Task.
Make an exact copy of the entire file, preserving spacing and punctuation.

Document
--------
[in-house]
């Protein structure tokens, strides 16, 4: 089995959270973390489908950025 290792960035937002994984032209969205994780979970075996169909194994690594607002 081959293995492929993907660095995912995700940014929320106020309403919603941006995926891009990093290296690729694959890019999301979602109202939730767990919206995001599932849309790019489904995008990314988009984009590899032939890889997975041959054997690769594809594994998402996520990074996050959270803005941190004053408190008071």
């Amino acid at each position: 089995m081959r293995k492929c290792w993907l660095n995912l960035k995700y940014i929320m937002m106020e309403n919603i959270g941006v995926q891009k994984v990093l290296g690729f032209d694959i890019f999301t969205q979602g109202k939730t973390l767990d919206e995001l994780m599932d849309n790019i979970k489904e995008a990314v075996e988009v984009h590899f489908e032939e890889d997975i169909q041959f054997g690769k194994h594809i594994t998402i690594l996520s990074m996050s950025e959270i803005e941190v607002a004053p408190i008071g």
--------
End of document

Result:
[in-house]
């Protein structure tokens, strides 16, 4: 089995959270973390489908950025 290792960035937002994984032209969205994780979970075996169909194994690594607002 081959293995492929993907660095995912995700940014929320106020309403919603941006995926891009990093290296690729694959890019999301979602109202939730767990919206995001599932849309790019489904995008990314988009984009590899032939890889997975041959054997690769594809594994998402996520990074996050959270803005941190004053408190008071």
């Amino acid at each position: 089995m081959r293995k492929c290792w993907l660095n995912l960035k995700y940014i929320m937002m106020e309403n919603i959270g941006v995926q891009k994984v990093l290296g690729f032209d694959i890019f999301t969205q979602g109202k939730t973390l767990d919206e995001l994780m599932d849309n790019i979970k489904e995008a990314v075996e988009v984009h590899f489908e032939e890889d997975i169909q041959f054997g690769k194994h594809i594994t998402i690594l996520s990074m996050s950025e959270i803005e941190v607002a004053p408190i008071g």